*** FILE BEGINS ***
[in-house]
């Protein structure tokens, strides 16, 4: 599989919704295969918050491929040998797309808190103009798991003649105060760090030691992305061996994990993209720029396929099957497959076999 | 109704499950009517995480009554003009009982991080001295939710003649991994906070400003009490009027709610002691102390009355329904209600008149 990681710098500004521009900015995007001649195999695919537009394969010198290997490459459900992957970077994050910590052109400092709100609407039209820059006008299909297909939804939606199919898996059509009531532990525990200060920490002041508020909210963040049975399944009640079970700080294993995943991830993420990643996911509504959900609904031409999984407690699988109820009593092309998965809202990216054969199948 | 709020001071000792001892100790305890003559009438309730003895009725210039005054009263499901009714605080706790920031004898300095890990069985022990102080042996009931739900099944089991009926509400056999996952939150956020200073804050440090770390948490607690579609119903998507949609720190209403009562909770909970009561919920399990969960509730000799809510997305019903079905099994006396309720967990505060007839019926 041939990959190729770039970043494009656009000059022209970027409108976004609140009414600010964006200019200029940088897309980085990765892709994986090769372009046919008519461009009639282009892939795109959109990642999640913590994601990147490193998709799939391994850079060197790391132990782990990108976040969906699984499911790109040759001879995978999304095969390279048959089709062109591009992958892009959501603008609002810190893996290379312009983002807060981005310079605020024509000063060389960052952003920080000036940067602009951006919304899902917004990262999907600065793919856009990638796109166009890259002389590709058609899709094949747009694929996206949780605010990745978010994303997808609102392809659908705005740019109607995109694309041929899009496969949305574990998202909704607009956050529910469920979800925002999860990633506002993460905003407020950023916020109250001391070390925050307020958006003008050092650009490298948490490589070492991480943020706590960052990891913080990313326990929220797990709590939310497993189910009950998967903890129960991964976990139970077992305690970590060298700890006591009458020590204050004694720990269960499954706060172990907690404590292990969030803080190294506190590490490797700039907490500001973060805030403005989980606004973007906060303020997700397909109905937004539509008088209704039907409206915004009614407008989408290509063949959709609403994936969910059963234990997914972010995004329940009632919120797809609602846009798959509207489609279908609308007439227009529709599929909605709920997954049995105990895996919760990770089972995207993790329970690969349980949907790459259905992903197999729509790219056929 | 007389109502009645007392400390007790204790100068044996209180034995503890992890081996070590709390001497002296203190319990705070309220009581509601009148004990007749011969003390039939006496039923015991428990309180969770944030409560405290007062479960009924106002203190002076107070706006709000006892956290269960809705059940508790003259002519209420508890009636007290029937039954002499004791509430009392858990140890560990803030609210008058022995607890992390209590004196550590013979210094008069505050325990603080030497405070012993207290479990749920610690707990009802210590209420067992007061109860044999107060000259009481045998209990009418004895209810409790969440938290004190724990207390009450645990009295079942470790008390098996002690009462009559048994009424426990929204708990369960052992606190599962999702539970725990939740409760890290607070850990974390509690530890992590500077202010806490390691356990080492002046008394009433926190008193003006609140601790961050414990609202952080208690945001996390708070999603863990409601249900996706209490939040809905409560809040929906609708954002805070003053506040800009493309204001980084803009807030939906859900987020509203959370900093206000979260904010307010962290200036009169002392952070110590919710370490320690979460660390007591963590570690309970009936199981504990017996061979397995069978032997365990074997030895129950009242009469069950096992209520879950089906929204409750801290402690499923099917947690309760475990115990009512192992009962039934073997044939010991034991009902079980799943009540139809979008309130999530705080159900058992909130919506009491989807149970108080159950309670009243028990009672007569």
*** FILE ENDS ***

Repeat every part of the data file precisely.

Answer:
[in-house]
């Protein structure tokens, strides 16, 4: 599989919704295969918050491929040998797309808190103009798991003649105060760090030691992305061996994990993209720029396929099957497959076999 | 109704499950009517995480009554003009009982991080001295939710003649991994906070400003009490009027709610002691102390009355329904209600008149 990681710098500004521009900015995007001649195999695919537009394969010198290997490459459900992957970077994050910590052109400092709100609407039209820059006008299909297909939804939606199919898996059509009531532990525990200060920490002041508020909210963040049975399944009640079970700080294993995943991830993420990643996911509504959900609904031409999984407690699988109820009593092309998965809202990216054969199948 | 709020001071000792001892100790305890003559009438309730003895009725210039005054009263499901009714605080706790920031004898300095890990069985022990102080042996009931739900099944089991009926509400056999996952939150956020200073804050440090770390948490607690579609119903998507949609720190209403009562909770909970009561919920399990969960509730000799809510997305019903079905099994006396309720967990505060007839019926 041939990959190729770039970043494009656009000059022209970027409108976004609140009414600010964006200019200029940088897309980085990765892709994986090769372009046919008519461009009639282009892939795109959109990642999640913590994601990147490193998709799939391994850079060197790391132990782990990108976040969906699984499911790109040759001879995978999304095969390279048959089709062109591009992958892009959501603008609002810190893996290379312009983002807060981005310079605020024509000063060389960052952003920080000036940067602009951006919304899902917004990262999907600065793919856009990638796109166009890259002389590709058609899709094949747009694929996206949780605010990745978010994303997808609102392809659908705005740019109607995109694309041929899009496969949305574990998202909704607009956050529910469920979800925002999860990633506002993460905003407020950023916020109250001391070390925050307020958006003008050092650009490298948490490589070492991480943020706590960052990891913080990313326990929220797990709590939310497993189910009950998967903890129960991964976990139970077992305690970590060298700890006591009458020590204050004694720990269960499954706060172990907690404590292990969030803080190294506190590490490797700039907490500001973060805030403005989980606004973007906060303020997700397909109905937004539509008088209704039907409206915004009614407008989408290509063949959709609403994936969910059963234990997914972010995004329940009632919120797809609602846009798959509207489609279908609308007439227009529709599929909605709920997954049995105990895996919760990770089972995207993790329970690969349980949907790459259905992903197999729509790219056929 | 007389109502009645007392400390007790204790100068044996209180034995503890992890081996070590709390001497002296203190319990705070309220009581509601009148004990007749011969003390039939006496039923015991428990309180969770944030409560405290007062479960009924106002203190002076107070706006709000006892956290269960809705059940508790003259002519209420508890009636007290029937039954002499004791509430009392858990140890560990803030609210008058022995607890992390209590004196550590013979210094008069505050325990603080030497405070012993207290479990749920610690707990009802210590209420067992007061109860044999107060000259009481045998209990009418004895209810409790969440938290004190724990207390009450645990009295079942470790008390098996002690009462009559048994009424426990929204708990369960052992606190599962999702539970725990939740409760890290607070850990974390509690530890992590500077202010806490390691356990080492002046008394009433926190008193003006609140601790961050414990609202952080208690945001996390708070999603863990409601249900996706209490939040809905409560809040929906609708954002805070003053506040800009493309204001980084803009807030939906859900987020509203959370900093206000979260904010307010962290200036009169002392952070110590919710370490320690979460660390007591963590570690309970009936199981504990017996061979397995069978032997365990074997030895129950009242009469069950096992209520879950089906929204409750801290402690499923099917947690309760475990115990009512192992009962039934073997044939010991034991009902079980799943009540139809979008309130999530705080159900058992909130919506009491989807149970108080159950309670009243028990009672007569």